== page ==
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Scientists are developing an app that could detect COVID-19 with a phone

How you could be diagnosed with coronavirus by your own PHONE: Scientists are developing an app that uses the device’s microphone to ‘measure changes in airway sounds linked to COVID-19’

  • The app would work by listening to breathing sounds and comparing it to others
  • The team have to create new waveforms to remove ‘normal breathing sounds’
  • It’s in early stages of planning so developers can’t say when it will be available 
  • Here’s how to help people impacted by Covid-19

A smartphone app may be able to diagnose coronavirus by using the microphone in the device to measure changes in breathing sounds, the developers claim.

Researchers from the University of Pennsylvania say, if successful, their work would provide a ‘low cost solution’ to testing an entire population quickly.

It is still at the planning stage so it could be some time before it is available in app stores – the team say they first have to design new ‘acoustic waveforms’.

The technology will use artificial intelligence to examine the sound coming from human airways and determine if it matches those from COVID-19 patients.  

When developed the app will use existing hardware and computing power of normal smartphones to provide ‘non-invasive at-home testing’, developers claim.  


The idea behind the new technology is to create a ‘cheap and simple’ system that allows people to be tested for the virus from their own home

Current testing to see if someone has COVID-19 requires taking a swab of the nose and back of the throat, which is then tested in a lab. The swab can be done from home but has to be sent through the post for testing. 

‘In this project, we will develop new mobile sensing and artificial intelligence techniques for in-home evaluation of COVID-19 in an effort to quickly and effectively identify viral disease carriers,’ said Wei Gao, lead researcher. 

‘We hope this work will also help identify negative cases caused by other diseases with similar symptoms, and therefore, help eliminate unnecessary hospital visits during this pandemic,’ he said.

Gao and his team will use smartphones’ microphones and speakers to develop acoustic sensing technology that can measure changes in human airway mechanics.  

Users will need to use an adapter as a mouthpiece so that the phone’s microphone and speaker can record and transmit acoustic signals from human airways.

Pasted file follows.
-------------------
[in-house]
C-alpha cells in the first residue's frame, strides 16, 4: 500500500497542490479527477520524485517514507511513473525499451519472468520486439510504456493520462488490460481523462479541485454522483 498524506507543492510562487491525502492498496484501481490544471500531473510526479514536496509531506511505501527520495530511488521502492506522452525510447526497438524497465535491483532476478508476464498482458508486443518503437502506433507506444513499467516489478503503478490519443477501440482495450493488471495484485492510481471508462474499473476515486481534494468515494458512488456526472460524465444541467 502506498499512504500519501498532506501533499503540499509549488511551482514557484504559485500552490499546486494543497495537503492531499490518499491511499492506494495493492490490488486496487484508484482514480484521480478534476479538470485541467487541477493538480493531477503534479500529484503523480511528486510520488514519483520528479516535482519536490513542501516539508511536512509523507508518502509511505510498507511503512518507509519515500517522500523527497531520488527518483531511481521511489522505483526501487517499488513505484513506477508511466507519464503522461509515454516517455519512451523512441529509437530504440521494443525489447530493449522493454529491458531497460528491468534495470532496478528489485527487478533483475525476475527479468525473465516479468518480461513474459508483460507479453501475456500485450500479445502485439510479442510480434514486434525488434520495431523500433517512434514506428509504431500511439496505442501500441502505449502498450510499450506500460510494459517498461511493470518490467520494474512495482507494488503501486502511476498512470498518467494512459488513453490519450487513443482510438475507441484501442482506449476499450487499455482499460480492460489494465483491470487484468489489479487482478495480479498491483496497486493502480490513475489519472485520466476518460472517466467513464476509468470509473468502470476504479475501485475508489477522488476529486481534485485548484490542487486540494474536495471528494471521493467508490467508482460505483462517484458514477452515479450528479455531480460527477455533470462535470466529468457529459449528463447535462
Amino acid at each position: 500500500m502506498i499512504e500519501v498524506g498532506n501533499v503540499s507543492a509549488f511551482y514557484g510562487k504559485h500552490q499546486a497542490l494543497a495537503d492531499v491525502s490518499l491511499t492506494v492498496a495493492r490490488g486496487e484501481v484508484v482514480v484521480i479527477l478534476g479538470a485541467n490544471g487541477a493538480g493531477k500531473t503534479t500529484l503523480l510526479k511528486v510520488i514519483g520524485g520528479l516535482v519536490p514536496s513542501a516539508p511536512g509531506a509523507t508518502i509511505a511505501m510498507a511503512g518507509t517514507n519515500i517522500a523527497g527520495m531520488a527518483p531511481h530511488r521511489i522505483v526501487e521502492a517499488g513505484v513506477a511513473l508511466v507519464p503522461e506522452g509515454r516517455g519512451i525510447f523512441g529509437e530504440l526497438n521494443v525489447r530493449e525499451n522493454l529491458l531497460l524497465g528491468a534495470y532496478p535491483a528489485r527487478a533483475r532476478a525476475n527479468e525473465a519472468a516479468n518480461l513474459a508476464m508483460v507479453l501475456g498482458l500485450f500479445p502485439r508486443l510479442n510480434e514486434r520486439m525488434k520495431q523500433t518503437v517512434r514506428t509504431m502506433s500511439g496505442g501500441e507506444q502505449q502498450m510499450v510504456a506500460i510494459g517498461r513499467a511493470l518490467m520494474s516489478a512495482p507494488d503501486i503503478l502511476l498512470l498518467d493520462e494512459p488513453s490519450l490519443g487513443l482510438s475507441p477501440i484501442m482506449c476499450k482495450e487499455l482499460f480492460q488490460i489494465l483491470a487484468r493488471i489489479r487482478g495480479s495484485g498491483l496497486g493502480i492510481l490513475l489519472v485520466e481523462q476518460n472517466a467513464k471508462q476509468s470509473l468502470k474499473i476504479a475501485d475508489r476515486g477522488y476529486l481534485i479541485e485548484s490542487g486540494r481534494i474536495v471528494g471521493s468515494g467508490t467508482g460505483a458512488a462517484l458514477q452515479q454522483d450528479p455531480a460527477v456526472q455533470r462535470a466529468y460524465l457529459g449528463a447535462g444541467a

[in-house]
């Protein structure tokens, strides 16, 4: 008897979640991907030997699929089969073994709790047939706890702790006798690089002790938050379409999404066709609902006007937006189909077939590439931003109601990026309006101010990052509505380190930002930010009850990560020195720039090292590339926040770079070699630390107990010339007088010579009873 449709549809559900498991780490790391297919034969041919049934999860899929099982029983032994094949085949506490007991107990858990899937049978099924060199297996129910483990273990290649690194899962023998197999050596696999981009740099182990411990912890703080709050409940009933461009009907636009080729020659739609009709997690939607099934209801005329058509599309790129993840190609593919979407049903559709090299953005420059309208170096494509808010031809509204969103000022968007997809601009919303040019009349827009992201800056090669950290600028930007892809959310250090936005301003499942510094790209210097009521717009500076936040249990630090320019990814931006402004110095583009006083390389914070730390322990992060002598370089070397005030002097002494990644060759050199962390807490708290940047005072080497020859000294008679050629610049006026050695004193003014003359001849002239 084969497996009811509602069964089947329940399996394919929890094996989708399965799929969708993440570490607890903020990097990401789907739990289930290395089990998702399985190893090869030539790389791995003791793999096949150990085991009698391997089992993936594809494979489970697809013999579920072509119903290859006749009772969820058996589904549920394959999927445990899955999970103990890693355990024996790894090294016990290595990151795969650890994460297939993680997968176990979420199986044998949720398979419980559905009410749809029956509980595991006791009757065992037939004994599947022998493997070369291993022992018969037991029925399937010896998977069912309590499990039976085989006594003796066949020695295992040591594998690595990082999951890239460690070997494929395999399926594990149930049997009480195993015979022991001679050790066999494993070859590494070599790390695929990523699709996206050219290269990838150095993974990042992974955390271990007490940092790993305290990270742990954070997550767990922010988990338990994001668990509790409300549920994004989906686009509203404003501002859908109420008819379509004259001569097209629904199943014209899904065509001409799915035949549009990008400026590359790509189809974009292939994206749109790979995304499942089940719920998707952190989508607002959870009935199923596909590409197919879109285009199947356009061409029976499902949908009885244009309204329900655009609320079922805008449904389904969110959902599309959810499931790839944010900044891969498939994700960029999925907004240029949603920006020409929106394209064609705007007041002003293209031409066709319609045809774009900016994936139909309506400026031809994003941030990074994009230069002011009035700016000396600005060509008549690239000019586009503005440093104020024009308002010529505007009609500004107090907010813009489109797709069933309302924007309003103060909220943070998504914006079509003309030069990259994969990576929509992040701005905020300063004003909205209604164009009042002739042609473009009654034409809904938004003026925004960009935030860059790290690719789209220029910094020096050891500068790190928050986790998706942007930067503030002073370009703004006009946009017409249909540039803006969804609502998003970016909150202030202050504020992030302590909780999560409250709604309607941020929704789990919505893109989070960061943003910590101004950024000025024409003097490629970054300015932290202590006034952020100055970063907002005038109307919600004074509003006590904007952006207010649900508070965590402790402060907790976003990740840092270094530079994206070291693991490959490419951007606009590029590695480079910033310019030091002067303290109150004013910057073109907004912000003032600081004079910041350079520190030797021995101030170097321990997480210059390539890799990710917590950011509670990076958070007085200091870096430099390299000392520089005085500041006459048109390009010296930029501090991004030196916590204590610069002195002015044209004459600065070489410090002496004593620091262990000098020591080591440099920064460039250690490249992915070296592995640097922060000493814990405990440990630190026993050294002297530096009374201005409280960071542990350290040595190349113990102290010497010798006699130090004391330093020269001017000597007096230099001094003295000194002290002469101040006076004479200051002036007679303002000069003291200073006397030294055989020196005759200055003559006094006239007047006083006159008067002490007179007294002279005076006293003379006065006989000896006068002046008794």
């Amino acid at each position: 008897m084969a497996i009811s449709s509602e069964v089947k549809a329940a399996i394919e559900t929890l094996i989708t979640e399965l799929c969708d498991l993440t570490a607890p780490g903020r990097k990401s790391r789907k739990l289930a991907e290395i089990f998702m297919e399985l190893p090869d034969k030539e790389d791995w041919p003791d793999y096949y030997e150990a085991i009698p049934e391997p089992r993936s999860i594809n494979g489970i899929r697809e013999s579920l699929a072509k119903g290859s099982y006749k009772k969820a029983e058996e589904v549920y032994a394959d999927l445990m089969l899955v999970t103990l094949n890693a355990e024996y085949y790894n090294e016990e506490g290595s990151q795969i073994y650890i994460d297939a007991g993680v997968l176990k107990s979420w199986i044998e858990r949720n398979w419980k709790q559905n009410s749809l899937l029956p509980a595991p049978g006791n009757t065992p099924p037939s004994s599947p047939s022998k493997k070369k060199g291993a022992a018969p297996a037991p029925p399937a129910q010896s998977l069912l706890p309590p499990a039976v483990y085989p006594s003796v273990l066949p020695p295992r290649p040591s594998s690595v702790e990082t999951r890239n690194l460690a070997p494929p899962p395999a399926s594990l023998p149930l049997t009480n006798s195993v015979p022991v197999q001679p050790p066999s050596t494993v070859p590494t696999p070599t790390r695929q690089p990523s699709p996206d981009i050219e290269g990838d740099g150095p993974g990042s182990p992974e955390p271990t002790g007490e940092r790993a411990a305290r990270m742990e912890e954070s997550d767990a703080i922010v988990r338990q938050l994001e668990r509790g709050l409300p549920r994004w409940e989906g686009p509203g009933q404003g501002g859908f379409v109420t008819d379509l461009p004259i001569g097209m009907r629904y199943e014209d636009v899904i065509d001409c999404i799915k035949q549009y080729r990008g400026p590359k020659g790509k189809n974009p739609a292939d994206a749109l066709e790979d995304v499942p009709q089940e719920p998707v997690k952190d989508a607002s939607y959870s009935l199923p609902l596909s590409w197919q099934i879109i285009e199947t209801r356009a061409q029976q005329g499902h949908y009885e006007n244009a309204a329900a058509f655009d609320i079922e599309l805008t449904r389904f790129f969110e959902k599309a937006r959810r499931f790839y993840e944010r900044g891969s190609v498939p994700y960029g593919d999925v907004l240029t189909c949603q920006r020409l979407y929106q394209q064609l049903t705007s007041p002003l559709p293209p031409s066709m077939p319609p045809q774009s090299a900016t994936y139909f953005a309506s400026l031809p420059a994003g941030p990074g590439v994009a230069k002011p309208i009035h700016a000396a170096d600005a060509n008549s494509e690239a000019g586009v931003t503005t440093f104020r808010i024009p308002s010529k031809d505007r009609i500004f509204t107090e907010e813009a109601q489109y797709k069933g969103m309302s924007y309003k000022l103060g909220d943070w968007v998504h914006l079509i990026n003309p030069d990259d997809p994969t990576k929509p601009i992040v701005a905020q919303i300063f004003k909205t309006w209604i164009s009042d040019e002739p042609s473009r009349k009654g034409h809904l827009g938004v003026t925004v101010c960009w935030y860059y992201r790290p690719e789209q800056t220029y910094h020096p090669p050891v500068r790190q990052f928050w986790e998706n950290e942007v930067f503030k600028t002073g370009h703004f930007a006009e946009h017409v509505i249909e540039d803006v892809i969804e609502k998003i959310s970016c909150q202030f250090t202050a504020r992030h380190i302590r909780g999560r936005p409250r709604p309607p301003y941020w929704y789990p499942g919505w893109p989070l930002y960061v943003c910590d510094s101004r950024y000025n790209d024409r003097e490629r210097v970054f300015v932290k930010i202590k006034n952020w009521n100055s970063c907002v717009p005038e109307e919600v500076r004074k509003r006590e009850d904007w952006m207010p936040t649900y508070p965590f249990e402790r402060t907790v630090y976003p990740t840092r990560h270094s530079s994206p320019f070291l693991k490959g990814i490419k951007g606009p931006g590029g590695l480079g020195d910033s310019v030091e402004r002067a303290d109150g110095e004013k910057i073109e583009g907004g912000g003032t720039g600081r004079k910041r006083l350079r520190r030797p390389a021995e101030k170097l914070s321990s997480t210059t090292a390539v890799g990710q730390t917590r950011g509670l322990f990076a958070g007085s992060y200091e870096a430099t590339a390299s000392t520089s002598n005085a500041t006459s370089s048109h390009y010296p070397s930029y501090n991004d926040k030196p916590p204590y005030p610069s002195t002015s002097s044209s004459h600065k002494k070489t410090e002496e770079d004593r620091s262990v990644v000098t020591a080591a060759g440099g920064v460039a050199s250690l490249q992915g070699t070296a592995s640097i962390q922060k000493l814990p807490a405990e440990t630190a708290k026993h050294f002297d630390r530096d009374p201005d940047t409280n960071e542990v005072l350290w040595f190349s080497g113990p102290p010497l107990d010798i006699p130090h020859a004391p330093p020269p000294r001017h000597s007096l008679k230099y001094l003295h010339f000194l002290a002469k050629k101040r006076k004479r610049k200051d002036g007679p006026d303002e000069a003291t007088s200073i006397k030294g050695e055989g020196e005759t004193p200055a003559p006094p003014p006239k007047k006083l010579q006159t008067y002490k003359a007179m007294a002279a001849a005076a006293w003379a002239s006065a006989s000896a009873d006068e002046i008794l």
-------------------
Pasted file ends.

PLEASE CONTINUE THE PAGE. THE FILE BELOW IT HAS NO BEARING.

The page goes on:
‘We will then develop new signal processing techniques for accurate measurements and eventually apply deep learning techniques to create generic models that depict the core characteristics of airway mechanics,’ said Gao.

If successful, the researchers say it will allow them to identify cases of COVID-19 without requiring a hospital visit – which could help contain the virus.

This isn’t the only project looking to use smartphones to detect signs of coronavirus, a team of researchers in Switzerland are collecting cough sounds.

The AI researchers from Ecole Polytechnique Federale de Lausanne are working on a similar system to the Pennsylvania team.

They are looking at cough sounds from healthy and confirmed COVID-19 patients in a project called Coughvid.

Developers hope that if the app works it will stop people having to go out and queue up or visit hospitals for a test

Developers hope that if the app works it will stop people having to go out and queue up or visit hospitals for a test

‘It seems clear that a high proportion [of coronavirus patients] have this type of dry cough that’s different from the flu or allergies,’ lead researcher Tomas Teijeiro told the Wall Street Journal. 

He said it is uncertain just how definite the diagnose will be but hopes through further research they will be able to make it more accurate.  

‘It seems clear that a high proportion have this type of dry cough that’s different from the flu or allergies,’ said Teijeiro.

A new continuous cough is one of the main symptoms of the COVID-19 virus along with a high temperature. People with either are asked to isolate. 

There is concern that using audio to diagnose coronavirus could be unreliable and offer up false positives – potentially sending healthy people to hospitals.